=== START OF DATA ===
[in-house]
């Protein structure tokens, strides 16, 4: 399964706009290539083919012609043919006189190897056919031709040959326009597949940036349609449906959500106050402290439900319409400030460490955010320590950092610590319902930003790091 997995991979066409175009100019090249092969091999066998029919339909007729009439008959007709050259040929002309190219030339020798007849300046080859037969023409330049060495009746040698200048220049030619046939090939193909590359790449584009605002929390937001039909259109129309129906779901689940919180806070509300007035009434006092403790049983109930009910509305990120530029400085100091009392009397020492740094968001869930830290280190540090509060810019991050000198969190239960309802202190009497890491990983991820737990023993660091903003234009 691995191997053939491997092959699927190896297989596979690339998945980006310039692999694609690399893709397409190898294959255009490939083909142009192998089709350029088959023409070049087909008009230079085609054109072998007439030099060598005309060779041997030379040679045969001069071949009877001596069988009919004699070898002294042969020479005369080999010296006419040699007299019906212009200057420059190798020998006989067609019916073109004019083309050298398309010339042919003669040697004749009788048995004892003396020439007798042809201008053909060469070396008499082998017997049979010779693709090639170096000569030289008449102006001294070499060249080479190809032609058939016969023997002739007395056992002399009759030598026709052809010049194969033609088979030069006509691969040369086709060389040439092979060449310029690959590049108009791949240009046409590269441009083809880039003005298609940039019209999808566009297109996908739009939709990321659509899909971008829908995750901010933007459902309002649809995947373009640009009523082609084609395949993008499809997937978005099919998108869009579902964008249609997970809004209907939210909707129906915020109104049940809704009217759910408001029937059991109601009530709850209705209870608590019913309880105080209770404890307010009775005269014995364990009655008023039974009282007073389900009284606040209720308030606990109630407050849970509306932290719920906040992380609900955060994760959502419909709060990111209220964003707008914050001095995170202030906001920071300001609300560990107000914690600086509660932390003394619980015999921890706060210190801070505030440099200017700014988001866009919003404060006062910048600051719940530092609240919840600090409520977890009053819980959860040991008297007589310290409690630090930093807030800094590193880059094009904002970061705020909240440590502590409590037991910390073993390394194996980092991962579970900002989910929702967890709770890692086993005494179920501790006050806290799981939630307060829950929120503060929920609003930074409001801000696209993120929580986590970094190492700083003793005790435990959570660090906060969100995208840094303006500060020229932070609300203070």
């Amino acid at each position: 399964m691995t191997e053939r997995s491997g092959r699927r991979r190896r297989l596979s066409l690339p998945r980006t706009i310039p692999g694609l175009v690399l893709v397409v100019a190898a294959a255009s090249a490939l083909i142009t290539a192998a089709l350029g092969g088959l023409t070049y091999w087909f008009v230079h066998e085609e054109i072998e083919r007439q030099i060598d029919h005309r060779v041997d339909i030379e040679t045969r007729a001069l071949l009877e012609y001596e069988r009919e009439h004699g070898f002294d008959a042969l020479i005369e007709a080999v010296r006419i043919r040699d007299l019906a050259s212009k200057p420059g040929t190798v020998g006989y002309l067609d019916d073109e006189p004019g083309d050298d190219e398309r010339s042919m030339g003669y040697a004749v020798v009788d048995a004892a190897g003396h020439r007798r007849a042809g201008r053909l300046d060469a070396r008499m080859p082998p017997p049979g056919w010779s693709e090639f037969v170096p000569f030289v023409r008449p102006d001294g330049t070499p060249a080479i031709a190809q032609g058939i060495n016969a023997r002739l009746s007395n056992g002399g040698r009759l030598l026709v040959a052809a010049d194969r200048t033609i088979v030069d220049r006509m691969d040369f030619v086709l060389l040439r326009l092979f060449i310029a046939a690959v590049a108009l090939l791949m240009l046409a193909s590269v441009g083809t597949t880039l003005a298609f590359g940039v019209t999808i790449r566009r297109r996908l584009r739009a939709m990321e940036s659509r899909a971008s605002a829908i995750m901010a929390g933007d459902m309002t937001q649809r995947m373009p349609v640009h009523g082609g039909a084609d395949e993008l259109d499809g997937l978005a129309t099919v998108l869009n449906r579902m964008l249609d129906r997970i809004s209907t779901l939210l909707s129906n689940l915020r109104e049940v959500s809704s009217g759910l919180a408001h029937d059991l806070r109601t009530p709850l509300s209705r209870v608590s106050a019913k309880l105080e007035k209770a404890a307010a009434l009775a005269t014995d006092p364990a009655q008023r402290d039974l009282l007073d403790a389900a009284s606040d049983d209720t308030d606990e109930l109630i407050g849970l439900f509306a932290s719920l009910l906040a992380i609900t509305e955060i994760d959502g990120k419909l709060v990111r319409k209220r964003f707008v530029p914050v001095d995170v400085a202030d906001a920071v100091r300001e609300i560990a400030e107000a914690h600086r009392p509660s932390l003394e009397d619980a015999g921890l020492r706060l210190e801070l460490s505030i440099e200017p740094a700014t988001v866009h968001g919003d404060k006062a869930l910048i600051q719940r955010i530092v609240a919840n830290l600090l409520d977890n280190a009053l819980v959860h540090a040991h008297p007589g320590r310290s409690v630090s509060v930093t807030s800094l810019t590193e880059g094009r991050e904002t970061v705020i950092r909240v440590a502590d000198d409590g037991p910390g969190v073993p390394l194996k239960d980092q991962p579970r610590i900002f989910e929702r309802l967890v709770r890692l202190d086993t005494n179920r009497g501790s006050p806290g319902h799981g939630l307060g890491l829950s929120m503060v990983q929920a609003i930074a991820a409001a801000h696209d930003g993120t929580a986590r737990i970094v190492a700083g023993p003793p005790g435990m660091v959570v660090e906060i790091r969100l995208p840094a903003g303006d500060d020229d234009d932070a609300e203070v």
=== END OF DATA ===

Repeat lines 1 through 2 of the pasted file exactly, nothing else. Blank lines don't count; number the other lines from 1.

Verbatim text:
[in-house]
């Protein structure tokens, strides 16, 4: 399964706009290539083919012609043919006189190897056919031709040959326009597949940036349609449906959500106050402290439900319409400030460490955010320590950092610590319902930003790091 997995991979066409175009100019090249092969091999066998029919339909007729009439008959007709050259040929002309190219030339020798007849300046080859037969023409330049060495009746040698200048220049030619046939090939193909590359790449584009605002929390937001039909259109129309129906779901689940919180806070509300007035009434006092403790049983109930009910509305990120530029400085100091009392009397020492740094968001869930830290280190540090509060810019991050000198969190239960309802202190009497890491990983991820737990023993660091903003234009 691995191997053939491997092959699927190896297989596979690339998945980006310039692999694609690399893709397409190898294959255009490939083909142009192998089709350029088959023409070049087909008009230079085609054109072998007439030099060598005309060779041997030379040679045969001069071949009877001596069988009919004699070898002294042969020479005369080999010296006419040699007299019906212009200057420059190798020998006989067609019916073109004019083309050298398309010339042919003669040697004749009788048995004892003396020439007798042809201008053909060469070396008499082998017997049979010779693709090639170096000569030289008449102006001294070499060249080479190809032609058939016969023997002739007395056992002399009759030598026709052809010049194969033609088979030069006509691969040369086709060389040439092979060449310029690959590049108009791949240009046409590269441009083809880039003005298609940039019209999808566009297109996908739009939709990321659509899909971008829908995750901010933007459902309002649809995947373009640009009523082609084609395949993008499809997937978005099919998108869009579902964008249609997970809004209907939210909707129906915020109104049940809704009217759910408001029937059991109601009530709850209705209870608590019913309880105080209770404890307010009775005269014995364990009655008023039974009282007073389900009284606040209720308030606990109630407050849970509306932290719920906040992380609900955060994760959502419909709060990111209220964003707008914050001095995170202030906001920071300001609300560990107000914690600086509660932390003394619980015999921890706060210190801070505030440099200017700014988001866009919003404060006062910048600051719940530092609240919840600090409520977890009053819980959860040991008297007589310290409690630090930093807030800094590193880059094009904002970061705020909240440590502590409590037991910390073993390394194996980092991962579970900002989910929702967890709770890692086993005494179920501790006050806290799981939630307060829950929120503060929920609003930074409001801000696209993120929580986590970094190492700083003793005790435990959570660090906060969100995208840094303006500060020229932070609300203070």